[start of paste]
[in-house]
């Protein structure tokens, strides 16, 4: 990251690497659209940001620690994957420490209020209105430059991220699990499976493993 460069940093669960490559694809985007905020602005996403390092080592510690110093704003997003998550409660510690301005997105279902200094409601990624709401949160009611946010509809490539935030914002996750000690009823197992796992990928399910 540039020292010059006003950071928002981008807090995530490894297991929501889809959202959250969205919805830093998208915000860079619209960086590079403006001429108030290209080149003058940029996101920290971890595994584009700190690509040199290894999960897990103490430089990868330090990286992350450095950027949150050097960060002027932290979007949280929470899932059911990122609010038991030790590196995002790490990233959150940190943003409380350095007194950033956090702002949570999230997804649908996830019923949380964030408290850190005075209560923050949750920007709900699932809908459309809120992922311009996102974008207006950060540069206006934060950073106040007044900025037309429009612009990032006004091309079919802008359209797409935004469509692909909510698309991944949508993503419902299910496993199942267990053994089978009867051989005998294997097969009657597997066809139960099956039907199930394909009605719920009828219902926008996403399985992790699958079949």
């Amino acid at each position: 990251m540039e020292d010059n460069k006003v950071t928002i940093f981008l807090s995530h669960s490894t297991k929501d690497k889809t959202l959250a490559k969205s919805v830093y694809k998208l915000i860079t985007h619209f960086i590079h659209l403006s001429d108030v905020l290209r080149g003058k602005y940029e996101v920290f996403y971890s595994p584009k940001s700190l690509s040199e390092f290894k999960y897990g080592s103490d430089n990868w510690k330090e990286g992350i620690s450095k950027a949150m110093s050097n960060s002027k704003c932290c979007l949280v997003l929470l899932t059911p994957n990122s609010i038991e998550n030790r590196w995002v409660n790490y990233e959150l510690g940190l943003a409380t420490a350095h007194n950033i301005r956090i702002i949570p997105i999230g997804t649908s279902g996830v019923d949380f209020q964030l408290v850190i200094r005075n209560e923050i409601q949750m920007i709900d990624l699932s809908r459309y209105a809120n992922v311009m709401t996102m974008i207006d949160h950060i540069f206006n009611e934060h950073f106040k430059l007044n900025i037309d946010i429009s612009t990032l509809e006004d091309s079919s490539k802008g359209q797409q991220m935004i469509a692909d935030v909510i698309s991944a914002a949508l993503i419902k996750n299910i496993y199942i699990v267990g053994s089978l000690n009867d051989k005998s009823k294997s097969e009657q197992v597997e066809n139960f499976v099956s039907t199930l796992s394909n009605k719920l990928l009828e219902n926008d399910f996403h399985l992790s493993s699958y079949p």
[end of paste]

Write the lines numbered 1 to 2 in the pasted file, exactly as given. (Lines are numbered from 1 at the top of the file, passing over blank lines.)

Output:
[in-house]
């Protein structure tokens, strides 16, 4: 990251690497659209940001620690994957420490209020209105430059991220699990499976493993 460069940093669960490559694809985007905020602005996403390092080592510690110093704003997003998550409660510690301005997105279902200094409601990624709401949160009611946010509809490539935030914002996750000690009823197992796992990928399910 540039020292010059006003950071928002981008807090995530490894297991929501889809959202959250969205919805830093998208915000860079619209960086590079403006001429108030290209080149003058940029996101920290971890595994584009700190690509040199290894999960897990103490430089990868330090990286992350450095950027949150050097960060002027932290979007949280929470899932059911990122609010038991030790590196995002790490990233959150940190943003409380350095007194950033956090702002949570999230997804649908996830019923949380964030408290850190005075209560923050949750920007709900699932809908459309809120992922311009996102974008207006950060540069206006934060950073106040007044900025037309429009612009990032006004091309079919802008359209797409935004469509692909909510698309991944949508993503419902299910496993199942267990053994089978009867051989005998294997097969009657597997066809139960099956039907199930394909009605719920009828219902926008996403399985992790699958079949």